Starting and finishing
The New Year is about one-twelfth over and most people who made New Year’s resolutions are probably still following up on them. I didn’t make any “New Year’s” resolutions and I can’t remember when I ever did, if I ever did. I’ve always figured that I could make a promise to myself at any time (isn’t that what a New Year’s resolution really is, after all – a promise to oneself?). There’s no problem with making promises if our intentions were good when the resolution was made.
The problem is in fulfilling the resolution because if we don’t we’ve broken a promise to ourselves. By the way, we should always include ourselves as a beneficiary of the promises we make to others.
One problem with fulfilling New Year’s resolutions is in the goals that are set – they’re often too lofty to attain. Sometimes we think the goal is attainable and put all our resources into it, only to lose all we’d previously gained. Consider those who are so resolved to win the lottery that they spend all their extra money and more on lottery tickets (I actually heard that this was someone’s New Year’s resolution).
Another problem is that there is no measure of success; that is, we strive to be better or to do more of a particular activity, but ‘better’ and ‘more’ are not defined. We need to state how much ‘more’ we expect to do or that we’ll be ‘better by . . . (fill in the blank)’ so we can realize an achievement and be encouraged. In every case, our goals should be realistic so we can celebrate definite success because the finish is more important than the beginning.
The Apostle Paul stated this very well in several places. Let’s start with 1 Corinthians 9: 24-27 (read that passage now and each passage to follow as they’re cited). First, he mentions that there’s a prize – a definite positive outcome for following the rules. Certainly, in his example only one competitor gets the prize; however, by coupling this teaching with 2 Timothy 4: 6-8, which Paul also wrote by inspiration from God, we see that the crown for winning the race of life is awarded to all who have followed the rules (now read 2 Timothy 4: 6-8).
(As an example of how we need to study all of God’s word and let it interpret itself, studying these two passages together give a more appropriate understanding of God’s word compared to reading only 1 Corinthians 9: 24-27, which ways that only one person gets the prize. Wouldn’t life be miserable if we knew that only one person would go to heaven? God doesn’t want us to be miserable so we should be careful what we demand of ourselves, even when we make New Year’s resolutions.)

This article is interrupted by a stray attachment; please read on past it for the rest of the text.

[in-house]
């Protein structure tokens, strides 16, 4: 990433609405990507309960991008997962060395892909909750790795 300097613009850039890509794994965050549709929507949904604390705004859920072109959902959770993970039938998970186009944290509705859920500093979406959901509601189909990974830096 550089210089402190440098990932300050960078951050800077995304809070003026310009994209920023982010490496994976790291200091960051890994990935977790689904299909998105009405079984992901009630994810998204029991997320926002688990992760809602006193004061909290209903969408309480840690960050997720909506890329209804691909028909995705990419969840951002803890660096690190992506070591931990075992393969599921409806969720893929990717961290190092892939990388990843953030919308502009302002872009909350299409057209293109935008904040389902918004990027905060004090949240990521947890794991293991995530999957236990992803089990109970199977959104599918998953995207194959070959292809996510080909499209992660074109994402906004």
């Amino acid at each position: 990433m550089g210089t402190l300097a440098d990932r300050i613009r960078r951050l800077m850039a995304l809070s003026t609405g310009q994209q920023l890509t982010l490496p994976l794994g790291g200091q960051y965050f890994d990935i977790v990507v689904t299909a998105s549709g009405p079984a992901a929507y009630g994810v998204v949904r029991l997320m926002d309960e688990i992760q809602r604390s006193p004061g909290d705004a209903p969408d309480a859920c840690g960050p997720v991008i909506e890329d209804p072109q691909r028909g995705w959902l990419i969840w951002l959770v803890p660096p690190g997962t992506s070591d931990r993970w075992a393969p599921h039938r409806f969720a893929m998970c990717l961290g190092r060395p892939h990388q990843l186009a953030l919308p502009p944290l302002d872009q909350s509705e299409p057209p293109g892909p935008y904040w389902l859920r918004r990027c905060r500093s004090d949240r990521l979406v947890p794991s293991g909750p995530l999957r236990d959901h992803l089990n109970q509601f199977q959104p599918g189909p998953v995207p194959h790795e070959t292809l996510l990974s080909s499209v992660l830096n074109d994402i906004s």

Another point Paul makes in 1 Corinthians 9: 24-27, 2 Timothy 4: 6-8, and many other places is that we have to finish the race to receive the award. In Philippians 3: 13-16, Paul tells us to press on (you know what to do with Philippians 3: 13-16 now). The goal is in heaven; unless Jesus comes back soon, most Christians will have to die to get to there (it truly is the place to die for – Philippians 1: 21-23). In this life, we shouldn’t consider ourselves to have attained anything except the assurance of the things we hope for based on our faith, which must remain in tact throughout the remainder of our life (Hebrews 11: 1; Revelation 2: 10; 1 John 1: 5-9).
This (getting to heaven and taking as many other people with us as we can) should be our single resolution, or at least the basis for all other goals we set. It’s a difficult race, but the goal is an attainable, although we cannot achieve it on our own. Consequently, God did what we couldn’t do in sending Jesus as the only perfect atonement for our sins (Romans 3: 21-26; 6: 3-7; Galatians 3: 26, 27; Romans 8: 17).
God made our part in our salvation attainable by keeping the requirements simple (1 John 5: 1-3). All we need to do is acknowledge God’s divinity and get forgiveness on his terms (Romans 10: 9, 10; Acts 2: 38, 39), grow in Christ-likeness, trying to live a sin-free life that points others to Christ (2 Peter 3: 18; [2 Timothy 2: 15; Matthew 28: 18-20; 1 Peter 2: 11, 12; 3: 15, 16; sin-free living isn’t that miserable), and get forgiveness when we fail in that second goal (1 John 1:9). We can do these things with resolve knowing that everyone who crosses the finish line wins (Colossians 4: 17; 1 Timothy 1: 15).
Leonard Lauriault, church of Christ